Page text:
Thursday, August 13, 2020

Covid in July in Louisiana

Today I looked at the Covid stats in Louisiana for June 30 to July 31 and compared them to the pandemic as a whole. 

Louisiana was one of the early hotspots.  The general consensus is that it was spread through the crowds at Mardi Gras and ended up in many nursing homes where it decimated the population. The kids were sent home from school March 13, and a further restrictions followed. In April we were pretty much on lockdown--restaurants were take-out only, churches were closed, offices were closed etc.  We went back to church the Sunday after Mother's Day, with 25% occupancy allowed, with masks and six feet of social distancing.  At the beginning of June things opened up a bit more, and by the end of June the numbers started increasing again. is our newspaper's website and they update graphs daily.  In March, April and May, most of the cases were in those 50 and older.  In June, the numbers began to shift and now it is the young people who are testing positive.

Throughout my posts on the subject, I have tried (and sometimes failed) to use terms like "positive tests" or "diagnosed cases" rather than "cases"  because one of the few things "everyone" agrees on about this disease is that there are many cases which have never been diagnosed or recorded--some because they were asymptomatic and some because, whether because of lack of tests/strict protocols for who could be tested, or because of people choosing not to be tested for whatever reason.  According to a study by a local hospital, I'm guessing that overall testing has caught about 1/3 of the cases--fewer at the beginning, more lately.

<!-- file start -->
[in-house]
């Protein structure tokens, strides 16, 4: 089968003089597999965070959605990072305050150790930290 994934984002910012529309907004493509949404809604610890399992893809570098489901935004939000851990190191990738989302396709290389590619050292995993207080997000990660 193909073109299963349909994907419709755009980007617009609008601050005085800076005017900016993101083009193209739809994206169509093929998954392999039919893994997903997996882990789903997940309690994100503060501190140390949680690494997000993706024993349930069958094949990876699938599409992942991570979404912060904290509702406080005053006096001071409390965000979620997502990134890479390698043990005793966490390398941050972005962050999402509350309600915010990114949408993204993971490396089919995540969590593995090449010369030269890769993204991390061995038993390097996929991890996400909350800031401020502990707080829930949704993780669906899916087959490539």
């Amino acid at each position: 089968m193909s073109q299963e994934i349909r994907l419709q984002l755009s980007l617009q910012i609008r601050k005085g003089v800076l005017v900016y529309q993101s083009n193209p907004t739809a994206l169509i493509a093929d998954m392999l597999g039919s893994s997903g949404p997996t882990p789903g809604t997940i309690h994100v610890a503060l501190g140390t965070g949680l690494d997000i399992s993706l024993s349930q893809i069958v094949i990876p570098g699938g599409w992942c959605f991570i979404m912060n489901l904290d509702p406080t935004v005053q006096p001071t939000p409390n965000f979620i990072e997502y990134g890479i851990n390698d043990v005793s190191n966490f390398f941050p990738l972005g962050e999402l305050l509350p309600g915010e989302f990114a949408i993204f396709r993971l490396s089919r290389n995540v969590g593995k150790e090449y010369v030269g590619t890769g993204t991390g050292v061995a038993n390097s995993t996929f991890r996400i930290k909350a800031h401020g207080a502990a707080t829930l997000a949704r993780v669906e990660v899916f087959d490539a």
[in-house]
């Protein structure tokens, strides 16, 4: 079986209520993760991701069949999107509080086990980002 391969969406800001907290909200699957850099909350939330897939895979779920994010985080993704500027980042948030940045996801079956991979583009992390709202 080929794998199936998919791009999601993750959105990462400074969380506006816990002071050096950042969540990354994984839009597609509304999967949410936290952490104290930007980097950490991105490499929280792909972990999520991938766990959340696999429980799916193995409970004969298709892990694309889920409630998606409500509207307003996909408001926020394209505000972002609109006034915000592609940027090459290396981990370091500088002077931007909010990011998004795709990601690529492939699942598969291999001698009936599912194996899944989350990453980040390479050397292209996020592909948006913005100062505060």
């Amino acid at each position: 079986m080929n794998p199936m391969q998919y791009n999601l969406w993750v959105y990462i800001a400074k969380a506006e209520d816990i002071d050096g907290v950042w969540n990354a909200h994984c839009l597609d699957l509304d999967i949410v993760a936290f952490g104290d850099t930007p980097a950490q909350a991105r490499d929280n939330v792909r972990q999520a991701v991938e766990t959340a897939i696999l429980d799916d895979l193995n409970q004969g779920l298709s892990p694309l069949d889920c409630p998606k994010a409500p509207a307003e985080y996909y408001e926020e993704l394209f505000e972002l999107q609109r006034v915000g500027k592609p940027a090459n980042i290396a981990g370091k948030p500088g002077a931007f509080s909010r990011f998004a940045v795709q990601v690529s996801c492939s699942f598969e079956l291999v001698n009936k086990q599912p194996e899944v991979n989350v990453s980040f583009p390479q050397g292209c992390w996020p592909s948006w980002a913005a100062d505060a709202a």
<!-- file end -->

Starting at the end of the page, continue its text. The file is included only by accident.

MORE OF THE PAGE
The first day on the chart on is March 13 and there are 140 days between March 13 and July 31.  June 30-July 31 is 32 days, which is 22% of 140. If numbers remained constant throughout--if the same number of people per day were testing positive and dying-, you'd expect that 22% of the positive tests were in that time, and 22% of the deaths.  That's not what's happening.

In July, there were 6,666 positive tests for those under 18.  That's 68% of all the cases for kids.  One child died, which is 25% of deaths to children.  

There were 14,543 positive tests to twenty-somethings.  That's 56% of the total cases in that age group.  4 people died, which is 26% of the deaths to that age group.

9,744 people in their 30's tested positive, which is 50.9% of the positive tests in that group.  There were 14 deaths, which is 20% of the deaths in that age group.  

Regarding those in their 40's, there were 8,450 positive tests, which is 48.2% of the positive tests in that group.  There were 24 deaths, which is 17% of the deaths to 40-somethings.

There were 7,861 positive tests for those in their 50's, which is 46.2% of all the positive tests in this group.  65 people died, which is 19.4% of deaths in that age group.

The 5773 positive tests to those in their 60's is 43% of all positive tests in this age group.  The 132 deaths is 19.3%.

For the elderly, 5245 positive tests, which is 38% of the positive tests in this age group.  There were 482 deaths, which is 18.6% of the deaths in this age group.

Clearly the number of people testing positive is high compared to earlier in the pandemic.  I don't know enough about statistics to know if it is significant that the number of deaths in the age groups are not 22%--are all the numbers close enough to 22% that it doesn't show a change, or are hospitals getting better at treating Covid (I hope so) or did we kill off th especially vulnerable early on?  I don't know.  Do you have any idea?

No comments:

Post a Comment

View My Stats